The clinical baseline characteristics before and after propensity score matching are shown in Fig. 2. There was no significant difference between the low AIP group and the high AIP group in age, sex, BMI, medical history, duration of diabetes, HbA1c, TC, LDL-C, drug use, other biomarkers, angiography and process characteristics. The C statistic value of the propensity score model was 0.01. We tabulated the events that occurred in matched pre/post populations according to MACCE/all-cause mortality/cardiogenic death/myocardial infarction/stroke, etc. (see Table 3 for details). The log-rank test was used to compare the Kaplan–Meier curve of the matched population for overall survival analysis, and the influence of high/low AIP group on prognosis was evaluated, as well as the influence of a combination of the SYNTAX score and HbA1c on prognosis (see Fig. 3). In addition, given that LDL-C is a traditional classic risk factor for arteriosclerosis, the population was divided into high/low LDL-C groups to assess the influences on the MACCE rate and on prognosis under the influence of high/low AIP (see Fig. 4).

Fig. 2
figure 2

The baseline clinical and angiographic characteristics before and after propensity score-matched. HDL-C high density lipoprotein cholesterol, ARB angiotensin receptor blocker, LDL-C low density lipoprotein cholesterol, ACEI angiotensin converting enzyme inhibitor, LAD left anterior descending, SYNTAX synergy between PCI with taxus and cardiac surgery, LVEF left ventricular ejection fraction, DBP diastolic blood pressure, AIP atherogenic index of plasma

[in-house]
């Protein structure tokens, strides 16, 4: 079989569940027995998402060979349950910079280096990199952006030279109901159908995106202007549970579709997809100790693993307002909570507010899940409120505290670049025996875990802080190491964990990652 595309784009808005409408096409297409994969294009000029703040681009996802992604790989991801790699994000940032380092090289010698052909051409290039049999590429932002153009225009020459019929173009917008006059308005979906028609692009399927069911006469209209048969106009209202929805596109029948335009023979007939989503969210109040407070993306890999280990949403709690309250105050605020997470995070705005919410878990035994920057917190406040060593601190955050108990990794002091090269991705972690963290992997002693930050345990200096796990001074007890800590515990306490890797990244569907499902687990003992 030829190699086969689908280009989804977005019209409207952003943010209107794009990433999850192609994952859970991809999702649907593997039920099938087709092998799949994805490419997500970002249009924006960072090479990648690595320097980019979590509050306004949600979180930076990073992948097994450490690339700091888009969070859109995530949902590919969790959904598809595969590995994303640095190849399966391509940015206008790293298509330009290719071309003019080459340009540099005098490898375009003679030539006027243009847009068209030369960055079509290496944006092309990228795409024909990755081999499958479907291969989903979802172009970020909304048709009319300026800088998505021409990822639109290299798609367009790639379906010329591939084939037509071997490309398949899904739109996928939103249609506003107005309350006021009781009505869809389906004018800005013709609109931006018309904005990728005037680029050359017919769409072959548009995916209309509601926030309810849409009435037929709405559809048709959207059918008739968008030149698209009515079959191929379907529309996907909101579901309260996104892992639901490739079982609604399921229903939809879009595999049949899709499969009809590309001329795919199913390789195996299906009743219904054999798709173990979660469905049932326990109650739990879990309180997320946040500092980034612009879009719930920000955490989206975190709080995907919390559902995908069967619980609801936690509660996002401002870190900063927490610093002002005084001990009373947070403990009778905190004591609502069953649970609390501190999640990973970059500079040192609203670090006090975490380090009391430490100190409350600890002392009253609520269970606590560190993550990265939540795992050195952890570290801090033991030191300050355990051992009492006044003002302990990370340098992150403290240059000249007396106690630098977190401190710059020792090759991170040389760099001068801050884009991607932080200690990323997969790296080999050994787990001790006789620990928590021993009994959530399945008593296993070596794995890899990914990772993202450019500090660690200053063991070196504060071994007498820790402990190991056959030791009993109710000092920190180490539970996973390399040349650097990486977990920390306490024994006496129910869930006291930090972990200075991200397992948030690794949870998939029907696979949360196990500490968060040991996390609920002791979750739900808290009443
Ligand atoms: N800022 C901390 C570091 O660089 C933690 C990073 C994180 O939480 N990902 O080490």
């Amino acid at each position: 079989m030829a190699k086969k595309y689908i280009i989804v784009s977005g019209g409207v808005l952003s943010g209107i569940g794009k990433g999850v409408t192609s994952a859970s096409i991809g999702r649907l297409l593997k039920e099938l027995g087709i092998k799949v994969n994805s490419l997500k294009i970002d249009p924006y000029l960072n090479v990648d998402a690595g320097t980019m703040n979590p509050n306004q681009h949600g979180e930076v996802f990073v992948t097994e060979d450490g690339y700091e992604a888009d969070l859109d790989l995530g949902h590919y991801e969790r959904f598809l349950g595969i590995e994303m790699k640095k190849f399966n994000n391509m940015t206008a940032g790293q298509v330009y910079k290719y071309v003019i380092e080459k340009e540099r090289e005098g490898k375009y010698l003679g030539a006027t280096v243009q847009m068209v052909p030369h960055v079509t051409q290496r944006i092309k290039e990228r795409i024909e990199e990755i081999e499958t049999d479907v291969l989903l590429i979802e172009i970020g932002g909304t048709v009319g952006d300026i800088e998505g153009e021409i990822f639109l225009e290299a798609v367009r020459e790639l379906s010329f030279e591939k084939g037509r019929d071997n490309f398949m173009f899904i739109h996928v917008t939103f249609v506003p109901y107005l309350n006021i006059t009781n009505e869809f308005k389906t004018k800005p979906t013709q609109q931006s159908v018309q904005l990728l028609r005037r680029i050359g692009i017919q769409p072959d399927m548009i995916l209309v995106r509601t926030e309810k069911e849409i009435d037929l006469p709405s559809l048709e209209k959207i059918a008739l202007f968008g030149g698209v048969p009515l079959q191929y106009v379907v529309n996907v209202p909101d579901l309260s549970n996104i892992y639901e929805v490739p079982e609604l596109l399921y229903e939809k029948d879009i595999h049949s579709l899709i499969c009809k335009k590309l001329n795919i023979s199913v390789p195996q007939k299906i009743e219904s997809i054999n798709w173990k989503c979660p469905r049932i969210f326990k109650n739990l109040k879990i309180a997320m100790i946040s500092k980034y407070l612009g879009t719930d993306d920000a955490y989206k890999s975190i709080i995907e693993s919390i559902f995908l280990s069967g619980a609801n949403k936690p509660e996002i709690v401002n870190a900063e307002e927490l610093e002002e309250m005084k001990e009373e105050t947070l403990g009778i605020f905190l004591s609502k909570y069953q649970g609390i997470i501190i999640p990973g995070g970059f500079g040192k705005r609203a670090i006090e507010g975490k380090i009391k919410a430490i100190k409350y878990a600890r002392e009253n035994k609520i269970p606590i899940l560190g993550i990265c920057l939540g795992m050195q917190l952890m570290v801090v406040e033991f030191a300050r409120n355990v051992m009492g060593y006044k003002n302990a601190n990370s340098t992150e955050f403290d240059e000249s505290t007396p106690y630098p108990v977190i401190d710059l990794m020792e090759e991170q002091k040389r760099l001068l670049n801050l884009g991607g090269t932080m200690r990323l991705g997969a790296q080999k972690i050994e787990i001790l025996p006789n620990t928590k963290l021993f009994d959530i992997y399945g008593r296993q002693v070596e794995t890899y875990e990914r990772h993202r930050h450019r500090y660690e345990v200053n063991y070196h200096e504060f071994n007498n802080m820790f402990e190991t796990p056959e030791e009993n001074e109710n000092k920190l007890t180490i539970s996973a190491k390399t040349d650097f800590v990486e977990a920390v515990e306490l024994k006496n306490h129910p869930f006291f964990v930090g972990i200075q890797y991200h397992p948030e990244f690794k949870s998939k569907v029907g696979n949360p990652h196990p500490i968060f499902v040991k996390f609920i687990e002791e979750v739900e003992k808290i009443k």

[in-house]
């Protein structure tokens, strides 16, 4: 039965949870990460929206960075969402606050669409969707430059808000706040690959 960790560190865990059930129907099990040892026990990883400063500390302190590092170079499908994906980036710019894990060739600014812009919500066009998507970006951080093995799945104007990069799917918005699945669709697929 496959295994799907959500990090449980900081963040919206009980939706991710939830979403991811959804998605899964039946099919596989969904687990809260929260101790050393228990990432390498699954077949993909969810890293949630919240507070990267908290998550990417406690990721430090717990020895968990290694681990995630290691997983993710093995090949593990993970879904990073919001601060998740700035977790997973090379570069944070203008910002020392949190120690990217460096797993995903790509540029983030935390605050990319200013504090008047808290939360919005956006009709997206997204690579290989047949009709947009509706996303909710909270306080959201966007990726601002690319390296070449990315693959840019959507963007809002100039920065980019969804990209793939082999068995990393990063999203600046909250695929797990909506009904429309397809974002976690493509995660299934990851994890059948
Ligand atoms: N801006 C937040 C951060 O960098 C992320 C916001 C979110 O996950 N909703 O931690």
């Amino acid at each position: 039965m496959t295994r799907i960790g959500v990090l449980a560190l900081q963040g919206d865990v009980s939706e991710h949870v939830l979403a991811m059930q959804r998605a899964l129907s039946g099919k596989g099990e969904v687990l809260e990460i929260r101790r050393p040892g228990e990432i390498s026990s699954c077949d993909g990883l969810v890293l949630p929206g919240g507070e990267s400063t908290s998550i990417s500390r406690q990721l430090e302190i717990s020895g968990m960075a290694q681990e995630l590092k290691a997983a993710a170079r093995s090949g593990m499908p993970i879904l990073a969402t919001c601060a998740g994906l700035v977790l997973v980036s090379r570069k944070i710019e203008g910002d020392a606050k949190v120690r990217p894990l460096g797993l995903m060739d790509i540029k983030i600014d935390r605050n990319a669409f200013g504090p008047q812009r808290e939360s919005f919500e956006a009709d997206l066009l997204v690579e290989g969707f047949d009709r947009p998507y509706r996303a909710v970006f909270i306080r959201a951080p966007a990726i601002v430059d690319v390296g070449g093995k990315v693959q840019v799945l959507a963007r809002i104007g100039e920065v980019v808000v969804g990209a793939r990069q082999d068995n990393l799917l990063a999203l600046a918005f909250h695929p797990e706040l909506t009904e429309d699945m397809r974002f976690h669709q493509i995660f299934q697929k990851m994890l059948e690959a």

Table 3 Estimated Kaplan–Meier events rates of 4-year follow-up
Fig. 3
figure 3

Comparison of estimated event rates in the propensity score-matched population. Kaplan–Meier curve of the matched population for overall survival analysis, and the influence of high/low AIP group on prognosis was evaluated, as well as combined the influence of SYNTAX score and HbA1c on prognosis, respectively. ac MACCE rates, df cardiac death/MI rates, gi repeat revascularization rate, jl Stroke rates. Target incidence of observation considering AIP level and SYNTAX score (b, e, h, k) or HbA1c (c, f, i, l). MACCE major adverse cardiac and cerebrovascular events, AIP atherogenic index of plasma, SYNTAX synergy between PCI with taxus and cardiac surgery, HbA1c glycosylated hemoglobin, PCI percutaneous coronary intervention

Fig. 4
figure 4

Comparison of estimated event rates in the propensity score-matched population. a Comparison of MACCE rate considering LDL-C level; b comparison of MACCE rate considering LDL-C and AIP level. MACCE major adverse cardiac and cerebrovascular events, LDL-C low-density lipoprotein cholesterol, AIP atherogenic index of plasma, PCI percutaneous coronary intervention


Main findings in this study